Lenders Agree On Common Criteria To Assess Insolvency Bids

Banks to follow common criteria when assessing insolvency bids

A calculator sits on the desk of CPA Mike Dyer as he prepares federal income tax returns for clients at Tax Pros USA in La Grange, Kentucky, U.S. (Photographer: Luke Sharrett/Bloomberg)
A calculator sits on the desk of CPA Mike Dyer as he prepares federal income tax returns for clients at Tax Pros USA in La Grange, Kentucky, U.S. (Photographer: Luke Sharrett/Bloomberg)

Lenders to large stressed accounts, which are currently being resolved under the Insolvency and Bankruptcy Code, have agreed on some common criteria to assess bids for these firms. Many of these firms were admitted for insolvency proceedings last year and are at the stage where bids are being received and assessed.

At a meeting held under the aegis of the Indian Banks’ Association (IBA) this week, three basic criteria have been finalized to help standardize dealing with insolvency bids, two bankers in the know told BloombergQuint on condition on anonymity.

Lenders have agreed to include a bid evaluation matrix in the request for proposal when inviting bids from interested parties. This, according to the first banker quoted above, will help clarify any doubts that bidders may have regarding the criteria being used to evaluate individual bids. So far, the evaluation matrix was available only to lenders and was not shared with the bidders officially.

The matrix will include elements such the preference given to cash bids, how the track record of the bidder will be assessed, the level of haircut that lenders are willing to take etc, said the bankers.

Lenders have also agreed that they will only negotiate with the highest bidder once the bids are opened by the Committee of Creditors (CoC). This norm would be followed even when the difference between two competing bids is marginal.

Finally, in the event that the bids submitted for an insolvent account do not adequately reflect the inherent value of a company, or are not acceptable to the lenders, they can cancel the entire process and call for a rebid.

Lenders were also looking at the possibility of specifying that any tax benefits received due to the removal of the minimum alternative tax (MAT) in the case of stressed asset purchases should be passed on. However, after discussions, bankers decided against this as they felt it could delay the bidding process further, said one of the bankers quoted above.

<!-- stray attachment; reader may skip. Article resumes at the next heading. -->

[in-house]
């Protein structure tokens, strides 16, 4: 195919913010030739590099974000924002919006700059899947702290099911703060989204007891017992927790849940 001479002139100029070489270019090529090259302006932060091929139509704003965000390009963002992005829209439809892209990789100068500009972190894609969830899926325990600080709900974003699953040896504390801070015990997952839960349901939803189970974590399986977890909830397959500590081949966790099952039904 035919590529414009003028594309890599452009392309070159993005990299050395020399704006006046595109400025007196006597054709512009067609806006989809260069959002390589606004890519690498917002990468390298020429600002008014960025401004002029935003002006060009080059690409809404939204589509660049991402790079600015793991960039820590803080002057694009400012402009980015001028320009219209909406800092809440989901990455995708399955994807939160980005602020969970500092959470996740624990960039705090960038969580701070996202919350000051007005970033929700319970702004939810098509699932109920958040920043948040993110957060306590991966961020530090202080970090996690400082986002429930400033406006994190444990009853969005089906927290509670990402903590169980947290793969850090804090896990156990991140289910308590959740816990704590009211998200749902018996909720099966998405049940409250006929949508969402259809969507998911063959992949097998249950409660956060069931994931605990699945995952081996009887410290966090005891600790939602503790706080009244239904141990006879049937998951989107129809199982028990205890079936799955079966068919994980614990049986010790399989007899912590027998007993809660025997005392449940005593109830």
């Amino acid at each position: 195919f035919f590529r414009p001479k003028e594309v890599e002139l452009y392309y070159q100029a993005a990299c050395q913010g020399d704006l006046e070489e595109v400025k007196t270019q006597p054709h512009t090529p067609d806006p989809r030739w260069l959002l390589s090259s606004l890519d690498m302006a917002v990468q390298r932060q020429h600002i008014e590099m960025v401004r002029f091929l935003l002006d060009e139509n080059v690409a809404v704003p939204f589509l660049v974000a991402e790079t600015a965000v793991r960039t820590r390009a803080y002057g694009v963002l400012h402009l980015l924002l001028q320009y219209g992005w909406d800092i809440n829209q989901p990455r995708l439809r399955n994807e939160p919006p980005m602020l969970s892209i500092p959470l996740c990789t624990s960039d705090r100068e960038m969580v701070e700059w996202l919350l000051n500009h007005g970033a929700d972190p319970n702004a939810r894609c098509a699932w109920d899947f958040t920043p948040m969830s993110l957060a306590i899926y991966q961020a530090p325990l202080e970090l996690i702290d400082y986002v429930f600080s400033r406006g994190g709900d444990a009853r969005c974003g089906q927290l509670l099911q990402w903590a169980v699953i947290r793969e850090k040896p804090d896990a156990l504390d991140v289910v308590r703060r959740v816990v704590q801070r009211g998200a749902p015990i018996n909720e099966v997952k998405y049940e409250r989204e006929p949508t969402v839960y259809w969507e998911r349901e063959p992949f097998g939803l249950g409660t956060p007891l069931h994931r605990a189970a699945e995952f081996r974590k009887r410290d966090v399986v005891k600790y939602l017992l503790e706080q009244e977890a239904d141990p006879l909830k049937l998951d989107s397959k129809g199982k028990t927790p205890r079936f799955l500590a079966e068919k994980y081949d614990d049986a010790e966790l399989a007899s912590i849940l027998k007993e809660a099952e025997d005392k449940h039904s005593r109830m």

Most of the 12 large accounts, which were sent for immediate insolvency action on the insistence of the Reserve Bank of India (RBI) in June, are now approaching the final stage where bids have to be assessed. The resolution professionals appointed in a number of these cases have approached the National Company Law Tribunal (NCLT) for a 90 day extension to complete the restructuring process. Under the IBC, the timeline can be extended upto a maximum of 270 days.

By finalizing a common criteria to assess the insolvency bids, lenders will limit discretion in assessing resolution plans. The list of criteria will also set a standard for RBI’s second list of stressed accounts, which was referred for insolvency in January. The second list consisted of 29 stressed accounts.

A total of 525 cases have been admitted under the Insolvency and Bankruptcy Code since it came into effect, according to the economic survey for 2017-18. Of these, the insolvency process is still in progress in 451 cases, where the underlying default amount is over Rs 1.28 lakh crore, the survey noted.


Vishwanath is Editor- Banking at BQ Prime. He started w...more
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